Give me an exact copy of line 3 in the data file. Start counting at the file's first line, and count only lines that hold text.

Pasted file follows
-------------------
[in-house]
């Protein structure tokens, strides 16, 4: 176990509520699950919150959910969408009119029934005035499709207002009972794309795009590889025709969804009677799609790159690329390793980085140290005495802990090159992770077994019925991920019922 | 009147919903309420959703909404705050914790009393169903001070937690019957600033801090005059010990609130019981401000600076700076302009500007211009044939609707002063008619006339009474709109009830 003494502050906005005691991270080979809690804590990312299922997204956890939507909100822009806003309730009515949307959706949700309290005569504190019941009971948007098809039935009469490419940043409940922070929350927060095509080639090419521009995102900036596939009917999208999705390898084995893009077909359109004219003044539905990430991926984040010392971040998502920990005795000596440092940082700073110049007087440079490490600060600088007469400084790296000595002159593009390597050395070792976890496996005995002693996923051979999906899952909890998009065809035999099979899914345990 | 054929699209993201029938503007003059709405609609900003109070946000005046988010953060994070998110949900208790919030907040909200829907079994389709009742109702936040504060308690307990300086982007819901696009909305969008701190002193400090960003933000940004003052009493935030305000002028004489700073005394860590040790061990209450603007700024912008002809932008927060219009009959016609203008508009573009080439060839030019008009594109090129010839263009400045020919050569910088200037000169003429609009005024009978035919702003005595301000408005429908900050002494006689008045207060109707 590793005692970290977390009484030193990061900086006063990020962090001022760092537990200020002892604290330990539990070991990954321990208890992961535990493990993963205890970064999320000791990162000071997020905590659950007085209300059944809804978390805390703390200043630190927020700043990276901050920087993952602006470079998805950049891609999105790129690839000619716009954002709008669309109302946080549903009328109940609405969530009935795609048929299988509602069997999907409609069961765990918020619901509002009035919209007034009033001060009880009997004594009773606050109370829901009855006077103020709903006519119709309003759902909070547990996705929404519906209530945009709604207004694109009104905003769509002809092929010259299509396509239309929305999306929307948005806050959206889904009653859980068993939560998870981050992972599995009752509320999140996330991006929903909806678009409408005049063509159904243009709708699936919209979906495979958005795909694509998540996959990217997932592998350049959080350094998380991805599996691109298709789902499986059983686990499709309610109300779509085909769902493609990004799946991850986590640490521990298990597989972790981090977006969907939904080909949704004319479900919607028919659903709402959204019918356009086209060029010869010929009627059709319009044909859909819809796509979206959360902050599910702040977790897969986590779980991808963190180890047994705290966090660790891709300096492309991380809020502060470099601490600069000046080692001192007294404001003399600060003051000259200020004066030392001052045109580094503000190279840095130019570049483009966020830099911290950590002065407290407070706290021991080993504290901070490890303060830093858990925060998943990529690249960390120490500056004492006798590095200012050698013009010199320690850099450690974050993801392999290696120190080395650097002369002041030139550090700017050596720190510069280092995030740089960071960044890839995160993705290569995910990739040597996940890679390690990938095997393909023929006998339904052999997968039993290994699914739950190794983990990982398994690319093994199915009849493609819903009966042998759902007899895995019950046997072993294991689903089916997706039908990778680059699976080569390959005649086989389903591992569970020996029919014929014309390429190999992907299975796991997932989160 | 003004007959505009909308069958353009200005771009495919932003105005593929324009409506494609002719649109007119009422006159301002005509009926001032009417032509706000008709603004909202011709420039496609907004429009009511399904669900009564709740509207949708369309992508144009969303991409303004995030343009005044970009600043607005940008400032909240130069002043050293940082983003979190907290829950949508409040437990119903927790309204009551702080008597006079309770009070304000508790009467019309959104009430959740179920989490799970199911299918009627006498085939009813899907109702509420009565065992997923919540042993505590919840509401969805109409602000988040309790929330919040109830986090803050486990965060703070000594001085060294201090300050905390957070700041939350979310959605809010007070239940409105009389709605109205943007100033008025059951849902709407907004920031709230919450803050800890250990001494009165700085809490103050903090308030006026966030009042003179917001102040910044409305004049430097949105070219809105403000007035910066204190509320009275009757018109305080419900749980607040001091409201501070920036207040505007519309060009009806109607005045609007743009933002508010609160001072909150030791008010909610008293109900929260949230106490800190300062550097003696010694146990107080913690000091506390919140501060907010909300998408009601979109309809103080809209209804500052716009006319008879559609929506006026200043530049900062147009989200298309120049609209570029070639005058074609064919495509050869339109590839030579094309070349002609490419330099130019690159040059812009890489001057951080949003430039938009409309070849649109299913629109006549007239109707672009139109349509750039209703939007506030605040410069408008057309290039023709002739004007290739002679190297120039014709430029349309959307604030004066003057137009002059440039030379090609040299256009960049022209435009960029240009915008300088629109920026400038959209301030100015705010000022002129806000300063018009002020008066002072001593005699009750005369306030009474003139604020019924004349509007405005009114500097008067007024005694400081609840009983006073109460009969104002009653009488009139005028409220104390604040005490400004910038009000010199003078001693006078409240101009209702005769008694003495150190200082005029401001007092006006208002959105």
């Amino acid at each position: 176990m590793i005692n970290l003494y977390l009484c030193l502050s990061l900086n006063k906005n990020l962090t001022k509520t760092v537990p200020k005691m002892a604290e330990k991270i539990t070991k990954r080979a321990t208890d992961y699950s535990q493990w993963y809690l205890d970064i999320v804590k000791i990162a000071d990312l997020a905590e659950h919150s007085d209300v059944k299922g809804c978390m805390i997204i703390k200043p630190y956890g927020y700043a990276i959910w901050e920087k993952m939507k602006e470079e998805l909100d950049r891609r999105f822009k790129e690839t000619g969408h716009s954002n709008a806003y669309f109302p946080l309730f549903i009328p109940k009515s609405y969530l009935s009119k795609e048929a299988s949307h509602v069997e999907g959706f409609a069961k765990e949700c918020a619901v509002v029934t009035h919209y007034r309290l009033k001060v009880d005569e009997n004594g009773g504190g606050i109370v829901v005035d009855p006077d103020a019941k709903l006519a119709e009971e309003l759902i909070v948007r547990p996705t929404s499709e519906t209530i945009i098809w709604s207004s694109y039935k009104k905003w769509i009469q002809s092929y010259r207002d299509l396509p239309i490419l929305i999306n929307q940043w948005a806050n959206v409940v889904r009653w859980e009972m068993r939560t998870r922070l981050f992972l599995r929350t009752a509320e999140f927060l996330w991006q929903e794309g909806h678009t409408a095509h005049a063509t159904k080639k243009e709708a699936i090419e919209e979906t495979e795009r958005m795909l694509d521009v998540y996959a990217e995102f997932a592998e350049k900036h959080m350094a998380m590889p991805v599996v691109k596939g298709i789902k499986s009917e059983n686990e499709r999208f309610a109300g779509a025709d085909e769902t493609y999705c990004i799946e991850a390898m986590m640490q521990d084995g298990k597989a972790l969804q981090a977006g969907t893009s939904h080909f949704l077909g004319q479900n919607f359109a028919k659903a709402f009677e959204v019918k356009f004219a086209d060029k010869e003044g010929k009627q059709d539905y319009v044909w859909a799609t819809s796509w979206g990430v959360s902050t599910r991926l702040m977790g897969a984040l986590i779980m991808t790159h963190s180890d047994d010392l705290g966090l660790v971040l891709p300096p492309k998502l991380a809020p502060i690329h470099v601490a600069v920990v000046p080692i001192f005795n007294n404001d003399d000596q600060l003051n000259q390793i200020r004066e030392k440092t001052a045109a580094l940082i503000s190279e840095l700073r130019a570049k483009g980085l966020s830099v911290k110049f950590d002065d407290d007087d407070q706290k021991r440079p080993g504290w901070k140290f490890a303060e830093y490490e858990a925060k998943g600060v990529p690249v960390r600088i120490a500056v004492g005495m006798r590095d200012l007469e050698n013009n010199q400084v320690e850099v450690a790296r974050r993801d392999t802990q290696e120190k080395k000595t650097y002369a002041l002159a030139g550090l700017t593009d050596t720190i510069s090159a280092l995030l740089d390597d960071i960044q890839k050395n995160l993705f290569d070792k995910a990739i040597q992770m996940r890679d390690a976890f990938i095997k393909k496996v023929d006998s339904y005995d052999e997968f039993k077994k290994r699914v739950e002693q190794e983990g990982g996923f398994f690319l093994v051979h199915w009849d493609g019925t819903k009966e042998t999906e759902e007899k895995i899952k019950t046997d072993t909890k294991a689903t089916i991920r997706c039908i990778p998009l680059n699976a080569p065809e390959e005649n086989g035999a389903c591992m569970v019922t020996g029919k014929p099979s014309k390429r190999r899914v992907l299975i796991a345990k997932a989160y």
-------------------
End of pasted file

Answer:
């Amino acid at each position: 176990m590793i005692n970290l003494y977390l009484c030193l502050s990061l900086n006063k906005n990020l962090t001022k509520t760092v537990p200020k005691m002892a604290e330990k991270i539990t070991k990954r080979a321990t208890d992961y699950s535990q493990w993963y809690l205890d970064i999320v804590k000791i990162a000071d990312l997020a905590e659950h919150s007085d209300v059944k299922g809804c978390m805390i997204i703390k200043p630190y956890g927020y700043a990276i959910w901050e920087k993952m939507k602006e470079e998805l909100d950049r891609r999105f822009k790129e690839t000619g969408h716009s954002n709008a806003y669309f109302p946080l309730f549903i009328p109940k009515s609405y969530l009935s009119k795609e048929a299988s949307h509602v069997e999907g959706f409609a069961k765990e949700c918020a619901v509002v029934t009035h919209y007034r309290l009033k001060v009880d005569e009997n004594g009773g504190g606050i109370v829901v005035d009855p006077d103020a019941k709903l006519a119709e009971e309003l759902i909070v948007r547990p996705t929404s499709e519906t209530i945009i098809w709604s207004s694109y039935k009104k905003w769509i009469q002809s092929y010259r207002d299509l396509p239309i490419l929305i999306n929307q940043w948005a806050n959206v409940v889904r009653w859980e009972m068993r939560t998870r922070l981050f992972l599995r929350t009752a509320e999140f927060l996330w991006q929903e794309g909806h678009t409408a095509h005049a063509t159904k080639k243009e709708a699936i090419e919209e979906t495979e795009r958005m795909l694509d521009v998540y996959a990217e995102f997932a592998e350049k900036h959080m350094a998380m590889p991805v599996v691109k596939g298709i789902k499986s009917e059983n686990e499709r999208f309610a109300g779509a025709d085909e769902t493609y999705c990004i799946e991850a390898m986590m640490q521990d084995g298990k597989a972790l969804q981090a977006g969907t893009s939904h080909f949704l077909g004319q479900n919607f359109a028919k659903a709402f009677e959204v019918k356009f004219a086209d060029k010869e003044g010929k009627q059709d539905y319009v044909w859909a799609t819809s796509w979206g990430v959360s902050t599910r991926l702040m977790g897969a984040l986590i779980m991808t790159h963190s180890d047994d010392l705290g966090l660790v971040l891709p300096p492309k998502l991380a809020p502060i690329h470099v601490a600069v920990v000046p080692i001192f005795n007294n404001d003399d000596q600060l003051n000259q390793i200020r004066e030392k440092t001052a045109a580094l940082i503000s190279e840095l700073r130019a570049k483009g980085l966020s830099v911290k110049f950590d002065d407290d007087d407070q706290k021991r440079p080993g504290w901070k140290f490890a303060e830093y490490e858990a925060k998943g600060v990529p690249v960390r600088i120490a500056v004492g005495m006798r590095d200012l007469e050698n013009n010199q400084v320690e850099v450690a790296r974050r993801d392999t802990q290696e120190k080395k000595t650097y002369a002041l002159a030139g550090l700017t593009d050596t720190i510069s090159a280092l995030l740089d390597d960071i960044q890839k050395n995160l993705f290569d070792k995910a990739i040597q992770m996940r890679d390690a976890f990938i095997k393909k496996v023929d006998s339904y005995d052999e997968f039993k077994k290994r699914v739950e002693q190794e983990g990982g996923f398994f690319l093994v051979h199915w009849d493609g019925t819903k009966e042998t999906e759902e007899k895995i899952k019950t046997d072993t909890k294991a689903t089916i991920r997706c039908i990778p998009l680059n699976a080569p065809e390959e005649n086989g035999a389903c591992m569970v019922t020996g029919k014929p099979s014309k390429r190999r899914v992907l299975i796991a345990k997932a989160y």